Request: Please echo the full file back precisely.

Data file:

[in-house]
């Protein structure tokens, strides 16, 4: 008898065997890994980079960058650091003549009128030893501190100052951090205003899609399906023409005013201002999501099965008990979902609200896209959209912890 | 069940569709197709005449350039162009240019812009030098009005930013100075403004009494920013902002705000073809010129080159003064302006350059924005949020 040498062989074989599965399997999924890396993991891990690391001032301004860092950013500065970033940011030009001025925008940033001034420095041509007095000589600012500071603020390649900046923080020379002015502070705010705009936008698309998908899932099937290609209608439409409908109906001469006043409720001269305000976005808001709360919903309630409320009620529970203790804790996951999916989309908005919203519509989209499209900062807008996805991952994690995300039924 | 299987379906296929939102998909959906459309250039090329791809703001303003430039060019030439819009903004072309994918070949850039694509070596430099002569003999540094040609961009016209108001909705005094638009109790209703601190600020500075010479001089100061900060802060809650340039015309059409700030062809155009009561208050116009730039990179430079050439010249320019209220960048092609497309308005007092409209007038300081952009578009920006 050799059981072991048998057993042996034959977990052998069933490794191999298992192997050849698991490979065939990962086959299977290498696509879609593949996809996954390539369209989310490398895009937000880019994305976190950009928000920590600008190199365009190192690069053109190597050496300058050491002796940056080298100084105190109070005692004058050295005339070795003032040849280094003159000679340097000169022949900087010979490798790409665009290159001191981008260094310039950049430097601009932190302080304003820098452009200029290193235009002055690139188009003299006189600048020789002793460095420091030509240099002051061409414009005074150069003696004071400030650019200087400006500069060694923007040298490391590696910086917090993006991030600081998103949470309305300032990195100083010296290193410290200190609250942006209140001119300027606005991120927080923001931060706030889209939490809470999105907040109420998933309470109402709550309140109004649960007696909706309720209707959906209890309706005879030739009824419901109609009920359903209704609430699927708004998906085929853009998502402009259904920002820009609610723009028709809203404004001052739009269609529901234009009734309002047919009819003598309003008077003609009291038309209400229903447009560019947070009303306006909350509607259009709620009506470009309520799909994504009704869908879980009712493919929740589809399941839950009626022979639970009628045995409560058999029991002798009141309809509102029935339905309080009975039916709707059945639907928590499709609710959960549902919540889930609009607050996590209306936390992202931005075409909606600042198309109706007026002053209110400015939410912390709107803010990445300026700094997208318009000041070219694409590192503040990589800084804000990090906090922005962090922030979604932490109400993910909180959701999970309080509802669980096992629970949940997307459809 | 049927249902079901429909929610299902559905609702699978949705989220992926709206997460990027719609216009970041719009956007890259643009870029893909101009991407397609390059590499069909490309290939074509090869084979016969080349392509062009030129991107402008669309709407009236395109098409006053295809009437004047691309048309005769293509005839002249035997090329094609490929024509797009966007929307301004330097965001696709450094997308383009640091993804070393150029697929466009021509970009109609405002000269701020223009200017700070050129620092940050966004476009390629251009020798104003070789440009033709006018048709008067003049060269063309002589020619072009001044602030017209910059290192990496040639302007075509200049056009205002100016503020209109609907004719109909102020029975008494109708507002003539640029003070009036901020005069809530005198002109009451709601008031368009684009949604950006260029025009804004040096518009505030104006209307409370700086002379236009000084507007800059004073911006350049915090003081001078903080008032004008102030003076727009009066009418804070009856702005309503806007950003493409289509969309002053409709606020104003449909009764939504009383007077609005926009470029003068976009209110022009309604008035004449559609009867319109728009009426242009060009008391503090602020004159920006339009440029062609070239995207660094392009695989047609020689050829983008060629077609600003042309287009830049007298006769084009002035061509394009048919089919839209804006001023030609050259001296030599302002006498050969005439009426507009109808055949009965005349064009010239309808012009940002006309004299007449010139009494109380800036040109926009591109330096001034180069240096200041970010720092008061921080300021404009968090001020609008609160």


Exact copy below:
[in-house]
């Protein structure tokens, strides 16, 4: 008898065997890994980079960058650091003549009128030893501190100052951090205003899609399906023409005013201002999501099965008990979902609200896209959209912890 | 069940569709197709005449350039162009240019812009030098009005930013100075403004009494920013902002705000073809010129080159003064302006350059924005949020 040498062989074989599965399997999924890396993991891990690391001032301004860092950013500065970033940011030009001025925008940033001034420095041509007095000589600012500071603020390649900046923080020379002015502070705010705009936008698309998908899932099937290609209608439409409908109906001469006043409720001269305000976005808001709360919903309630409320009620529970203790804790996951999916989309908005919203519509989209499209900062807008996805991952994690995300039924 | 299987379906296929939102998909959906459309250039090329791809703001303003430039060019030439819009903004072309994918070949850039694509070596430099002569003999540094040609961009016209108001909705005094638009109790209703601190600020500075010479001089100061900060802060809650340039015309059409700030062809155009009561208050116009730039990179430079050439010249320019209220960048092609497309308005007092409209007038300081952009578009920006 050799059981072991048998057993042996034959977990052998069933490794191999298992192997050849698991490979065939990962086959299977290498696509879609593949996809996954390539369209989310490398895009937000880019994305976190950009928000920590600008190199365009190192690069053109190597050496300058050491002796940056080298100084105190109070005692004058050295005339070795003032040849280094003159000679340097000169022949900087010979490798790409665009290159001191981008260094310039950049430097601009932190302080304003820098452009200029290193235009002055690139188009003299006189600048020789002793460095420091030509240099002051061409414009005074150069003696004071400030650019200087400006500069060694923007040298490391590696910086917090993006991030600081998103949470309305300032990195100083010296290193410290200190609250942006209140001119300027606005991120927080923001931060706030889209939490809470999105907040109420998933309470109402709550309140109004649960007696909706309720209707959906209890309706005879030739009824419901109609009920359903209704609430699927708004998906085929853009998502402009259904920002820009609610723009028709809203404004001052739009269609529901234009009734309002047919009819003598309003008077003609009291038309209400229903447009560019947070009303306006909350509607259009709620009506470009309520799909994504009704869908879980009712493919929740589809399941839950009626022979639970009628045995409560058999029991002798009141309809509102029935339905309080009975039916709707059945639907928590499709609710959960549902919540889930609009607050996590209306936390992202931005075409909606600042198309109706007026002053209110400015939410912390709107803010990445300026700094997208318009000041070219694409590192503040990589800084804000990090906090922005962090922030979604932490109400993910909180959701999970309080509802669980096992629970949940997307459809 | 049927249902079901429909929610299902559905609702699978949705989220992926709206997460990027719609216009970041719009956007890259643009870029893909101009991407397609390059590499069909490309290939074509090869084979016969080349392509062009030129991107402008669309709407009236395109098409006053295809009437004047691309048309005769293509005839002249035997090329094609490929024509797009966007929307301004330097965001696709450094997308383009640091993804070393150029697929466009021509970009109609405002000269701020223009200017700070050129620092940050966004476009390629251009020798104003070789440009033709006018048709008067003049060269063309002589020619072009001044602030017209910059290192990496040639302007075509200049056009205002100016503020209109609907004719109909102020029975008494109708507002003539640029003070009036901020005069809530005198002109009451709601008031368009684009949604950006260029025009804004040096518009505030104006209307409370700086002379236009000084507007800059004073911006350049915090003081001078903080008032004008102030003076727009009066009418804070009856702005309503806007950003493409289509969309002053409709606020104003449909009764939504009383007077609005926009470029003068976009209110022009309604008035004449559609009867319109728009009426242009060009008391503090602020004159920006339009440029062609070239995207660094392009695989047609020689050829983008060629077609600003042309287009830049007298006769084009002035061509394009048919089919839209804006001023030609050259001296030599302002006498050969005439009426507009109808055949009965005349064009010239309808012009940002006309004299007449010139009494109380800036040109926009591109330096001034180069240096200041970010720092008061921080300021404009968090001020609008609160």